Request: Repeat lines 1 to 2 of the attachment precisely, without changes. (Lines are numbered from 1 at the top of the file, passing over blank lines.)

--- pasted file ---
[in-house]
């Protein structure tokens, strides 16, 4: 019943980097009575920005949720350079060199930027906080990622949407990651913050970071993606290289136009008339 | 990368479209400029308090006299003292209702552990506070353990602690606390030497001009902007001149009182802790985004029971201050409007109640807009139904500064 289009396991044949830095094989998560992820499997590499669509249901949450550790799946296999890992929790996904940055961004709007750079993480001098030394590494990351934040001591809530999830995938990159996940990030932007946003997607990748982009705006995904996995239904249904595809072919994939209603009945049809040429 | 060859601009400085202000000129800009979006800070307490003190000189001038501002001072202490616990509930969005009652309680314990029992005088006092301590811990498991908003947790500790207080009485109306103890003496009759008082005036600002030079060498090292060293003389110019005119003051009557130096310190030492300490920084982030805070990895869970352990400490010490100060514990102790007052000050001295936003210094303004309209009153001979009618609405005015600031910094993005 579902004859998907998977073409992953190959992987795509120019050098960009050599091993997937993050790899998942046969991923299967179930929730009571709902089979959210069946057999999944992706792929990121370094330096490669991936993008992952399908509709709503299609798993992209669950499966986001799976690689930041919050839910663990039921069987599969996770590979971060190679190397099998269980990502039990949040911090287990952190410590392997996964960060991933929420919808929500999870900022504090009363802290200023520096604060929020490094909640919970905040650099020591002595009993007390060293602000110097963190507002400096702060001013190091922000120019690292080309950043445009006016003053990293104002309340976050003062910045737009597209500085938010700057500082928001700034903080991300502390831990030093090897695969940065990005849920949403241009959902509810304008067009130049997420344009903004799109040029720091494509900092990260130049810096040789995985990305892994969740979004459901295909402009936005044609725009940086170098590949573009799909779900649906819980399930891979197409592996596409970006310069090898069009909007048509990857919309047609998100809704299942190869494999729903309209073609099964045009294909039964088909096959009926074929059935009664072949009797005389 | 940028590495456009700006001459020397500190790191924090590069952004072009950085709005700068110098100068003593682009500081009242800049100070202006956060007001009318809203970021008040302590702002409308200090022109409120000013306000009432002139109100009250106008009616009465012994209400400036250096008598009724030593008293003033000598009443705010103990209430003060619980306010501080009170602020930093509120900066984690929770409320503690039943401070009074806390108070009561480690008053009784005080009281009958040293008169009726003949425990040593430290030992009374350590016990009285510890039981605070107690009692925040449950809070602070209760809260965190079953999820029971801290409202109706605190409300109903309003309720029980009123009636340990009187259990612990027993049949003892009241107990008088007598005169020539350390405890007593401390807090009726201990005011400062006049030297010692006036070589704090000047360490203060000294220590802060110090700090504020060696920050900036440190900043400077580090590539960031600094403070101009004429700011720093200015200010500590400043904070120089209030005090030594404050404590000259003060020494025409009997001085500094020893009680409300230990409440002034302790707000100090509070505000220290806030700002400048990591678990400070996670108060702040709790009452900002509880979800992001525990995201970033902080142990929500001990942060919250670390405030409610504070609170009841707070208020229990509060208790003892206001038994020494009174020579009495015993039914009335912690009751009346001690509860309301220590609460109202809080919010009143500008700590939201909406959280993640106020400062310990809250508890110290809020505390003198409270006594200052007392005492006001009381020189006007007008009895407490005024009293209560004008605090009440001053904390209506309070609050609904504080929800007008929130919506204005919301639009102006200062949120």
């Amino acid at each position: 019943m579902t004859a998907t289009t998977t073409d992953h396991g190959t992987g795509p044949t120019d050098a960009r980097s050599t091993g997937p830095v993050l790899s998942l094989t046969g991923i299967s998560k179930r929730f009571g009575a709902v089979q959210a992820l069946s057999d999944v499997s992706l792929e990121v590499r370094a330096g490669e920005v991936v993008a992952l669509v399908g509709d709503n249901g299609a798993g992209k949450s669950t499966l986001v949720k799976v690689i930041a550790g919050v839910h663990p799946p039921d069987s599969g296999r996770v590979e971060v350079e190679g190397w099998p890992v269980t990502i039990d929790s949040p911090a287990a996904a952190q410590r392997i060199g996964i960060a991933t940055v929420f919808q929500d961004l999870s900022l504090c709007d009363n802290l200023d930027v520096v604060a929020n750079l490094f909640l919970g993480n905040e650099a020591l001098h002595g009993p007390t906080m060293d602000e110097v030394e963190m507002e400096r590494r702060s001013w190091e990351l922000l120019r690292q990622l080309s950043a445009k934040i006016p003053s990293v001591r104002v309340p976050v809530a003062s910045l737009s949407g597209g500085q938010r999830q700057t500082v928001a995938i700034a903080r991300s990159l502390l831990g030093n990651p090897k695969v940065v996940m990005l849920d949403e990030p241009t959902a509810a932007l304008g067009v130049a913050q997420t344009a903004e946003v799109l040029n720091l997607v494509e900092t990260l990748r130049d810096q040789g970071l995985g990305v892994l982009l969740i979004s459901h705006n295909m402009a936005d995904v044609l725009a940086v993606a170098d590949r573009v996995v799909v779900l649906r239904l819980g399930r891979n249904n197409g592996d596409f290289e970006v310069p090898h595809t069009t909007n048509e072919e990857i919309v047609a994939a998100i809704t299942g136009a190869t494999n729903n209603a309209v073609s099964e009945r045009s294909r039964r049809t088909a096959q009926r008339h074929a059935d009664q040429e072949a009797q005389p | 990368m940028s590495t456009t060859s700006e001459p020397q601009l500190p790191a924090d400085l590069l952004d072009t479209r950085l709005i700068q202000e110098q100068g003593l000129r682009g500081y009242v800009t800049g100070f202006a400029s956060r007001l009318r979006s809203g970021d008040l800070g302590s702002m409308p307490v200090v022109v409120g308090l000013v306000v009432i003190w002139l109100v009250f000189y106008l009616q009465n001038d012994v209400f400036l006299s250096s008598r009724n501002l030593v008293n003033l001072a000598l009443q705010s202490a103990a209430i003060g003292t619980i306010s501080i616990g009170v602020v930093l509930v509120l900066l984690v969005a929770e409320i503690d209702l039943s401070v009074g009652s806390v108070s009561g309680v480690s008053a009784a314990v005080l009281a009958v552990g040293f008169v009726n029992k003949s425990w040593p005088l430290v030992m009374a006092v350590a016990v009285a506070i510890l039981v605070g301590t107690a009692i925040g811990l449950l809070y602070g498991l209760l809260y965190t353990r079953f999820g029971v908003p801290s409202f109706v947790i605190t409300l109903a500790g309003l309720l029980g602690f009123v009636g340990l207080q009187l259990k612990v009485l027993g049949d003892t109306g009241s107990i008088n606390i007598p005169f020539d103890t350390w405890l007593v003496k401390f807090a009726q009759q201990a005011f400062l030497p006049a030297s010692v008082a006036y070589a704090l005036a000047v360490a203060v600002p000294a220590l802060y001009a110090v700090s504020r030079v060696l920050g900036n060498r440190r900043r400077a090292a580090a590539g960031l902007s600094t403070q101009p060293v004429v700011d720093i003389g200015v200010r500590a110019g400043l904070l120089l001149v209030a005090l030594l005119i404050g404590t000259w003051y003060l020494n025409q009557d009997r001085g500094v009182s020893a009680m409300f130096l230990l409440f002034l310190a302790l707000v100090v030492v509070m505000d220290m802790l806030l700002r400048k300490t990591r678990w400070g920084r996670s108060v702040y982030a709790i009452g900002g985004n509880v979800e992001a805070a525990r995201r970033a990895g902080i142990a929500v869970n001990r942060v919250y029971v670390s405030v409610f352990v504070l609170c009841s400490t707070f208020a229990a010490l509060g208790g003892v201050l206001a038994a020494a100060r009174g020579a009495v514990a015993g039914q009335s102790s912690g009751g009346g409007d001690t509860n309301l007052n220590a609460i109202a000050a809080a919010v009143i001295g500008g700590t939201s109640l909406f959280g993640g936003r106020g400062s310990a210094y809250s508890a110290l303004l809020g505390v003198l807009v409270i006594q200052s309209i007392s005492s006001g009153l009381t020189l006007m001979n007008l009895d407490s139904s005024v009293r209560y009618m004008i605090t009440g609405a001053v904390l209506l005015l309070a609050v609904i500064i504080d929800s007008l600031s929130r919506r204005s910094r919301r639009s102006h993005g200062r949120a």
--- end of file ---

[in-house]
């Protein structure tokens, strides 16, 4: 019943980097009575920005949720350079060199930027906080990622949407990651913050970071993606290289136009008339 | 990368479209400029308090006299003292209702552990506070353990602690606390030497001009902007001149009182802790985004029971201050409007109640807009139904500064 289009396991044949830095094989998560992820499997590499669509249901949450550790799946296999890992929790996904940055961004709007750079993480001098030394590494990351934040001591809530999830995938990159996940990030932007946003997607990748982009705006995904996995239904249904595809072919994939209603009945049809040429 | 060859601009400085202000000129800009979006800070307490003190000189001038501002001072202490616990509930969005009652309680314990029992005088006092301590811990498991908003947790500790207080009485109306103890003496009759008082005036600002030079060498090292060293003389110019005119003051009557130096310190030492300490920084982030805070990895869970352990400490010490100060514990102790007052000050001295936003210094303004309209009153001979009618609405005015600031910094993005 579902004859998907998977073409992953190959992987795509120019050098960009050599091993997937993050790899998942046969991923299967179930929730009571709902089979959210069946057999999944992706792929990121370094330096490669991936993008992952399908509709709503299609798993992209669950499966986001799976690689930041919050839910663990039921069987599969996770590979971060190679190397099998269980990502039990949040911090287990952190410590392997996964960060991933929420919808929500999870900022504090009363802290200023520096604060929020490094909640919970905040650099020591002595009993007390060293602000110097963190507002400096702060001013190091922000120019690292080309950043445009006016003053990293104002309340976050003062910045737009597209500085938010700057500082928001700034903080991300502390831990030093090897695969940065990005849920949403241009959902509810304008067009130049997420344009903004799109040029720091494509900092990260130049810096040789995985990305892994969740979004459901295909402009936005044609725009940086170098590949573009799909779900649906819980399930891979197409592996596409970006310069090898069009909007048509990857919309047609998100809704299942190869494999729903309209073609099964045009294909039964088909096959009926074929059935009664072949009797005389 | 940028590495456009700006001459020397500190790191924090590069952004072009950085709005700068110098100068003593682009500081009242800049100070202006956060007001009318809203970021008040302590702002409308200090022109409120000013306000009432002139109100009250106008009616009465012994209400400036250096008598009724030593008293003033000598009443705010103990209430003060619980306010501080009170602020930093509120900066984690929770409320503690039943401070009074806390108070009561480690008053009784005080009281009958040293008169009726003949425990040593430290030992009374350590016990009285510890039981605070107690009692925040449950809070602070209760809260965190079953999820029971801290409202109706605190409300109903309003309720029980009123009636340990009187259990612990027993049949003892009241107990008088007598005169020539350390405890007593401390807090009726201990005011400062006049030297010692006036070589704090000047360490203060000294220590802060110090700090504020060696920050900036440190900043400077580090590539960031600094403070101009004429700011720093200015200010500590400043904070120089209030005090030594404050404590000259003060020494025409009997001085500094020893009680409300230990409440002034302790707000100090509070505000220290806030700002400048990591678990400070996670108060702040709790009452900002509880979800992001525990995201970033902080142990929500001990942060919250670390405030409610504070609170009841707070208020229990509060208790003892206001038994020494009174020579009495015993039914009335912690009751009346001690509860309301220590609460109202809080919010009143500008700590939201909406959280993640106020400062310990809250508890110290809020505390003198409270006594200052007392005492006001009381020189006007007008009895407490005024009293209560004008605090009440001053904390209506309070609050609904504080929800007008929130919506204005919301639009102006200062949120």